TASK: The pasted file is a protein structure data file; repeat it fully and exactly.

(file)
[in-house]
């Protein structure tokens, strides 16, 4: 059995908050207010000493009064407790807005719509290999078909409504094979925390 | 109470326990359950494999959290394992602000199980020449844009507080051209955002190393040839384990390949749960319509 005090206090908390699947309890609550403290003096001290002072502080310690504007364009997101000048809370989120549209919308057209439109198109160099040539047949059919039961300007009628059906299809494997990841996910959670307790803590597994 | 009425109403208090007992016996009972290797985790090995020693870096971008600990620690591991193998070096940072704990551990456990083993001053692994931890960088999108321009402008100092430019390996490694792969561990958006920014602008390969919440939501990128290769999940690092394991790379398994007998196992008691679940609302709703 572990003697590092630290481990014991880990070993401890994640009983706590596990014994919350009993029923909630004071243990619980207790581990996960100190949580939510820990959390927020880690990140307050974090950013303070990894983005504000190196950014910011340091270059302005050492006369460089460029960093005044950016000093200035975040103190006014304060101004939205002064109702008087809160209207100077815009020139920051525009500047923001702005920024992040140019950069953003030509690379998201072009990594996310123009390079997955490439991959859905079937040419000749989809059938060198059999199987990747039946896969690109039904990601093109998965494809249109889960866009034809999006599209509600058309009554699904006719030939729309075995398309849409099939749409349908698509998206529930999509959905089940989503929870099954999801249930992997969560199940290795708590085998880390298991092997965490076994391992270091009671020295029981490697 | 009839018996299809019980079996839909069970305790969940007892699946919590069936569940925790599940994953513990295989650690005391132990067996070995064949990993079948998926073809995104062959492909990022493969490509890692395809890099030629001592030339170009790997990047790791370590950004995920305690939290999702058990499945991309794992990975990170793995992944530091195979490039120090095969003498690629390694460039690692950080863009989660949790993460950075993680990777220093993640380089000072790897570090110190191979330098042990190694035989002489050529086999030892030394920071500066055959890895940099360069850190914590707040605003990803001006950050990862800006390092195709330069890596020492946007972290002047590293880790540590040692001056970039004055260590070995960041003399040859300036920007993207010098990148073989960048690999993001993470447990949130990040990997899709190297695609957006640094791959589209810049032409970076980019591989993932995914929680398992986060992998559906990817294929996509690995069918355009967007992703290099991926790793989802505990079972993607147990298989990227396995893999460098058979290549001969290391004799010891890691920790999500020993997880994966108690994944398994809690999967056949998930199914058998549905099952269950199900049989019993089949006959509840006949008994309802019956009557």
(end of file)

[in-house]
């Protein structure tokens, strides 16, 4: 059995908050207010000493009064407790807005719509290999078909409504094979925390 | 109470326990359950494999959290394992602000199980020449844009507080051209955002190393040839384990390949749960319509 005090206090908390699947309890609550403290003096001290002072502080310690504007364009997101000048809370989120549209919308057209439109198109160099040539047949059919039961300007009628059906299809494997990841996910959670307790803590597994 | 009425109403208090007992016996009972290797985790090995020693870096971008600990620690591991193998070096940072704990551990456990083993001053692994931890960088999108321009402008100092430019390996490694792969561990958006920014602008390969919440939501990128290769999940690092394991790379398994007998196992008691679940609302709703 572990003697590092630290481990014991880990070993401890994640009983706590596990014994919350009993029923909630004071243990619980207790581990996960100190949580939510820990959390927020880690990140307050974090950013303070990894983005504000190196950014910011340091270059302005050492006369460089460029960093005044950016000093200035975040103190006014304060101004939205002064109702008087809160209207100077815009020139920051525009500047923001702005920024992040140019950069953003030509690379998201072009990594996310123009390079997955490439991959859905079937040419000749989809059938060198059999199987990747039946896969690109039904990601093109998965494809249109889960866009034809999006599209509600058309009554699904006719030939729309075995398309849409099939749409349908698509998206529930999509959905089940989503929870099954999801249930992997969560199940290795708590085998880390298991092997965490076994391992270091009671020295029981490697 | 009839018996299809019980079996839909069970305790969940007892699946919590069936569940925790599940994953513990295989650690005391132990067996070995064949990993079948998926073809995104062959492909990022493969490509890692395809890099030629001592030339170009790997990047790791370590950004995920305690939290999702058990499945991309794992990975990170793995992944530091195979490039120090095969003498690629390694460039690692950080863009989660949790993460950075993680990777220093993640380089000072790897570090110190191979330098042990190694035989002489050529086999030892030394920071500066055959890895940099360069850190914590707040605003990803001006950050990862800006390092195709330069890596020492946007972290002047590293880790540590040692001056970039004055260590070995960041003399040859300036920007993207010098990148073989960048690999993001993470447990949130990040990997899709190297695609957006640094791959589209810049032409970076980019591989993932995914929680398992986060992998559906990817294929996509690995069918355009967007992703290099991926790793989802505990079972993607147990298989990227396995893999460098058979290549001969290391004799010891890691920790999500020993997880994966108690994944398994809690999967056949998930199914058998549905099952269950199900049989019993089949006959509840006949008994309802019956009557």